Essential Tools for NGOs in this Tough Climate - Lessons from the Legends Magic Conference

funding ngos donors sustainability
Tuesday, 16 October, 2012 - 14:15

In this article, the author focuses on the challenges faced by South African non-governmental organisations in their bid to secure funding to implement/sustain their development initiatives

Sentiments of doom and gloom among non-governmental organisations (NGOs) attending the recent Legends Magic Conference in Johannesburg dissipated as over 20 expert speakers tackled strategies for accessing funds effectively and using those funds to build sustainability and growth.

Legends is a national business support programme funded by Old Mutual and implemented by Fetola, and one of the few (if not the only one) that works with both nonprofit and for-profit organisations. The Legends Magic event was held in response to a survey conducted by Fetola that showed that 93 percent of NGOs in South Africa struggle to access sufficient finance or funding.

“While social enterprises are the new buzzword, clearly not all nonprofits can implement a self-sustaining business model,” says Anton Ressel, senior consultant at Fetola. “However, what they can all do is start thinking and behaving more like a business - professional, client-focused and aware that in these tough times, unless they are offering value to donors as well as beneficiaries, they will struggle to maintain the funding relationships they need to survive.”

Common Ground

One of the strongest themes to emerge from the conference was the feeling that very similar guidelines apply to for-profits approaching potential investors, as they do to nonprofits approaching potential funders.

Speaker and angel funding specialist, Jason Goldberg of Edge Growth, says that it is a business entity’s responsibility to win investors over in less than 20 minutes. “Being investment ready refers to an approach that addresses the investor’s needs, while ensuring that the applicable business is ready to fulfil these needs,” says Goldberg. In the same vein, nonprofit management consultant, Ann Bown, advises NGOs to drop the ‘begging bowl’ mentality and to strategise in the same way that for-profits would when approaching investors. “With over 85 000 registered NGOs in South Africa, you need to really differentiate yourselves from the competition,” says Bown.

Legends project manager, Chantal De Kock, says that most of the nonprofits she works with initially seem deflated and frustrated with the difficulty in accessing funding. “They are clearly feeling the economic pinch and are concerned about the difficulty in reporting on their performance, often social in nature,” says De Kock. “Through the Legends programme, we encourage NGOs to consider alternative and innovative funding channels, such as crowd-funding or providing their services on a cost-sharing basis to beneficiaries who can afford to contribute something.”

Partnerships and Making Success Visible

“In Legends, nonprofit programme participants are encouraged to see donors not just as funders, but as strategic partners in reaching common goals,” explains Fetola director, Catherine Wijnberg. Conference presenter and corporate social investment practitioner, Samantha Braithwaite of Tshikululu Social Investments, agrees and says that it is imperative for nonprofits to focus on the positive when handling and winning over donors. “Try and avoid just highlighting problems and challenges. Tell success stories, emphasise the impact that you’ve made in your sector and work on community partnerships,” says Braithwaite.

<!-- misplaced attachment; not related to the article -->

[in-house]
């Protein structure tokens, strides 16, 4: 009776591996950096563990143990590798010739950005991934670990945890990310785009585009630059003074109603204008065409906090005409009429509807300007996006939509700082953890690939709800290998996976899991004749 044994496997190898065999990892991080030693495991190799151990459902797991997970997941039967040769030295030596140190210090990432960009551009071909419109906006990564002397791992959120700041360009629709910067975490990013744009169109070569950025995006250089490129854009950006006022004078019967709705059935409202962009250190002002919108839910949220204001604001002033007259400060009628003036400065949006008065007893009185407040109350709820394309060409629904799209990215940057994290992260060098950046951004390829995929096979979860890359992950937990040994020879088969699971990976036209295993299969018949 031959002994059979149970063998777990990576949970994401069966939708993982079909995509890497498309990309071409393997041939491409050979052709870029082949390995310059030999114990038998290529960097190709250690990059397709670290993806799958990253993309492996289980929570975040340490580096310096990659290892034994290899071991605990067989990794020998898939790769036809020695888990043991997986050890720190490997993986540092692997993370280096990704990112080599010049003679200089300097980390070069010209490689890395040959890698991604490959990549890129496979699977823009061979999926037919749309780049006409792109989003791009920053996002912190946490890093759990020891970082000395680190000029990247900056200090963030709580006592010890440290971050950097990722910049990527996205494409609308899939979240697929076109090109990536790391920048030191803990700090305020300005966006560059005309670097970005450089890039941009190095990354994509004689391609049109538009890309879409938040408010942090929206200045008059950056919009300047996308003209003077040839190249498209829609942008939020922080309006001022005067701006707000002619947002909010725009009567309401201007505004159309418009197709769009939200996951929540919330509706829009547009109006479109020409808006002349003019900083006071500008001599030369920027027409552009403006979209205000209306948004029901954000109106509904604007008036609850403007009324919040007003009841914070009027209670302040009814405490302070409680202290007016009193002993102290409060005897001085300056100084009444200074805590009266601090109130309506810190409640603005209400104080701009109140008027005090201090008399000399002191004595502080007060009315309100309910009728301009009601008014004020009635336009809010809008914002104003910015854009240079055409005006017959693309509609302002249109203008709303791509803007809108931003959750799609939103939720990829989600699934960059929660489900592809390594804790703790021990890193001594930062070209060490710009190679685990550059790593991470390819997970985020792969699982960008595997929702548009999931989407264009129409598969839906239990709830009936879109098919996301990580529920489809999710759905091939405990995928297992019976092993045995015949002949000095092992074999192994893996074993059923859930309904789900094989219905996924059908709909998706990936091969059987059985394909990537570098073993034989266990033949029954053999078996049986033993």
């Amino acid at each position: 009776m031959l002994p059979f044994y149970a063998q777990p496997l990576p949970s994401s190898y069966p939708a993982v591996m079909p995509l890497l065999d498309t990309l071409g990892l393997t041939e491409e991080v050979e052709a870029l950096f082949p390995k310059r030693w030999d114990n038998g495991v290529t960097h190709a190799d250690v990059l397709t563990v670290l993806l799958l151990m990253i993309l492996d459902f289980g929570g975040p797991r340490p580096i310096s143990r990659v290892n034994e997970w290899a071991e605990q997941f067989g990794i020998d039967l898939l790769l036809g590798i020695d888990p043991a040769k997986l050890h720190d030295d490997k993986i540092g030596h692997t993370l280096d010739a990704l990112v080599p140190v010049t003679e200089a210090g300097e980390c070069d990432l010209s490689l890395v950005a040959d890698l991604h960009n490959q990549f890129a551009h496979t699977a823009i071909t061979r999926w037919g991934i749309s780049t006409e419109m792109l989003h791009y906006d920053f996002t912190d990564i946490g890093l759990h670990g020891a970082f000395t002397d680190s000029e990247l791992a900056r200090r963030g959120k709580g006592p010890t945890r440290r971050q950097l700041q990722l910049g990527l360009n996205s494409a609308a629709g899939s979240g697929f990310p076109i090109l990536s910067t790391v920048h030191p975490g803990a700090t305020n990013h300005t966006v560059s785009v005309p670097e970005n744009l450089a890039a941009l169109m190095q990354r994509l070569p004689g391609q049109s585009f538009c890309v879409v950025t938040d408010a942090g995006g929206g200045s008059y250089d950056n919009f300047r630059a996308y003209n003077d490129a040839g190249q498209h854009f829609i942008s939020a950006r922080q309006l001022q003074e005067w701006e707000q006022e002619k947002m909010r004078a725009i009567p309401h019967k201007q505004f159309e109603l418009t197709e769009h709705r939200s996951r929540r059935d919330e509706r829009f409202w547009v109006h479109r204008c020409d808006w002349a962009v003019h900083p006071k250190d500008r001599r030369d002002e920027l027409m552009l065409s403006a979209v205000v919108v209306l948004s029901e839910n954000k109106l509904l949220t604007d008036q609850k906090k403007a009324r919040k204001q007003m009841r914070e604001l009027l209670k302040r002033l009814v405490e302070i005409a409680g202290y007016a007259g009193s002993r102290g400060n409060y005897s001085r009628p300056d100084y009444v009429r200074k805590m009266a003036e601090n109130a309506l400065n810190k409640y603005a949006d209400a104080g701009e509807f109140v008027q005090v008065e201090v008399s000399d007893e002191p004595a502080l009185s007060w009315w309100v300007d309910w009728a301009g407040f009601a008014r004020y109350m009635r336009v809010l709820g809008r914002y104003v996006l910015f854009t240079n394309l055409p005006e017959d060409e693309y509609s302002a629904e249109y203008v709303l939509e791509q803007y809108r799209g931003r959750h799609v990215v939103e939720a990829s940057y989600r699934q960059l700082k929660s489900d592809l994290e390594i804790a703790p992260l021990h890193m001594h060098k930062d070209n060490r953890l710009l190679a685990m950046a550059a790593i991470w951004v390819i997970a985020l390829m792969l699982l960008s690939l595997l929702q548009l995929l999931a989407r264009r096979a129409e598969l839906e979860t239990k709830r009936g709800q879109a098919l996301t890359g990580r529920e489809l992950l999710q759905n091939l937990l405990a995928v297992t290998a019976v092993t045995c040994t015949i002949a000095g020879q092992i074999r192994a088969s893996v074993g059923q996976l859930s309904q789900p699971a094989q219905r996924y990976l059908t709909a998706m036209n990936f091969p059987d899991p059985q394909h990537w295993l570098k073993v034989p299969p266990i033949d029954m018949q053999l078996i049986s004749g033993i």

Position Yourself

“We recognise that although we constantly try and build bridges between the nonprofit and for-profit organisations in Legends and encourage both sides to build on the best of what works generally, there are indeed some fundamental differences, especially when it comes to marketing and promotion,” adds Wijnberg.

Jonathan Robinson of Bean There Fair Trade Coffee agrees. He uses success stories to great effect in his marketing strategies by emphasising the social impact that his business has made in Kenya. One of these stories is of a coffee farmer called Agnes, who has sent her two children through school due to their investment in her. “If people remember anything of my presentations it’s Agnes,” says Robinson. “People approach me months later and ask about her – human stories are so powerful.”

NGO director, Erica Lüttich of Boitumelo Sewing Project, who attended the Legends Magic Interactive Conference, compared it to a ‘fun roller coaster ride’ and commended the organisers for creating a conference that has translated her needs into something recognisable and manageable for the NGO world. Another NGO delegate, Louise Batty from Keep the Dream 196, described the programme and conference as being sensitive to the needs of NGOs in a creative and dynamic way. “A lot of nonprofits seem scared of money, or at the very least mistrustful of it. This conference helped me see that the money is still out there, and the onus is on all of us to learn new and better ways of accessing it,” she concludes.

The Legends Magic Interactive Conference is an annual event on the Legends calendar. To access the speaker presentations from this workshop, visit www.facebook.com/FetolaSA. To learn more about Legends or apply for the programme in 2013, refer to www.fetola.co.za

- Franki Black is training manager at Fetola.

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